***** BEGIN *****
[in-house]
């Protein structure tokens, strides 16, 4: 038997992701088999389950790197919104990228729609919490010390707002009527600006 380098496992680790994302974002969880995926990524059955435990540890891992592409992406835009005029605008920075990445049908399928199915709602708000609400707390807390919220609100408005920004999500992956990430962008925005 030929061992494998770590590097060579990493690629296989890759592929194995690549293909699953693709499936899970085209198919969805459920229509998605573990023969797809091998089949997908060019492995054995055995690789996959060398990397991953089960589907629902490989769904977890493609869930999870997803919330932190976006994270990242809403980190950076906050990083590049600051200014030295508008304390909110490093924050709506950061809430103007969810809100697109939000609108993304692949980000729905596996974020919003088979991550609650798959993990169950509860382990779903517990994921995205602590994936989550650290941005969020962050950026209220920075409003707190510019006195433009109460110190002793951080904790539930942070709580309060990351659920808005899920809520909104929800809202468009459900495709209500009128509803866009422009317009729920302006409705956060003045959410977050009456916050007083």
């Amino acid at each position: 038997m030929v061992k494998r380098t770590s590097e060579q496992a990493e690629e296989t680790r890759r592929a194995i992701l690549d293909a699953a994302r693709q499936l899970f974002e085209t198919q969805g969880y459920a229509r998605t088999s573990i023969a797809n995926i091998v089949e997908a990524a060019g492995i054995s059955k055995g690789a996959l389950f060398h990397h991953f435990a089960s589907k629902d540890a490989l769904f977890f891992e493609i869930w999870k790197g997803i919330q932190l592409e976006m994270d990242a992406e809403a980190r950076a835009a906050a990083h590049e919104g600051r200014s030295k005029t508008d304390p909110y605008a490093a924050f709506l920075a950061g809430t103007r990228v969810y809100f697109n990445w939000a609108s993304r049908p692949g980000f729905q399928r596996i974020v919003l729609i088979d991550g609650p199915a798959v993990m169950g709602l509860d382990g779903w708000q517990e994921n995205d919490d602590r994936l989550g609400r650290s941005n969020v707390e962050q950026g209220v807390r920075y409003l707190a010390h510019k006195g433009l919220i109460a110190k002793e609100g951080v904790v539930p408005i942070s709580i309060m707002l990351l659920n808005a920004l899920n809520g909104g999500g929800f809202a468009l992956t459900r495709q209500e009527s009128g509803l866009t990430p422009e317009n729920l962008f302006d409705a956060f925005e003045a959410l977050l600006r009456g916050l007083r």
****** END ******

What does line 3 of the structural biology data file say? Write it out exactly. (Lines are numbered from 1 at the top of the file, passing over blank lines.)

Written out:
């Amino acid at each position: 038997m030929v061992k494998r380098t770590s590097e060579q496992a990493e690629e296989t680790r890759r592929a194995i992701l690549d293909a699953a994302r693709q499936l899970f974002e085209t198919q969805g969880y459920a229509r998605t088999s573990i023969a797809n995926i091998v089949e997908a990524a060019g492995i054995s059955k055995g690789a996959l389950f060398h990397h991953f435990a089960s589907k629902d540890a490989l769904f977890f891992e493609i869930w999870k790197g997803i919330q932190l592409e976006m994270d990242a992406e809403a980190r950076a835009a906050a990083h590049e919104g600051r200014s030295k005029t508008d304390p909110y605008a490093a924050f709506l920075a950061g809430t103007r990228v969810y809100f697109n990445w939000a609108s993304r049908p692949g980000f729905q399928r596996i974020v919003l729609i088979d991550g609650p199915a798959v993990m169950g709602l509860d382990g779903w708000q517990e994921n995205d919490d602590r994936l989550g609400r650290s941005n969020v707390e962050q950026g209220v807390r920075y409003l707190a010390h510019k006195g433009l919220i109460a110190k002793e609100g951080v904790v539930p408005i942070s709580i309060m707002l990351l659920n808005a920004l899920n809520g909104g999500g929800f809202a468009l992956t459900r495709q209500e009527s009128g509803l866009t990430p422009e317009n729920l962008f302006d409705a956060f925005e003045a959410l977050l600006r009456g916050l007083r």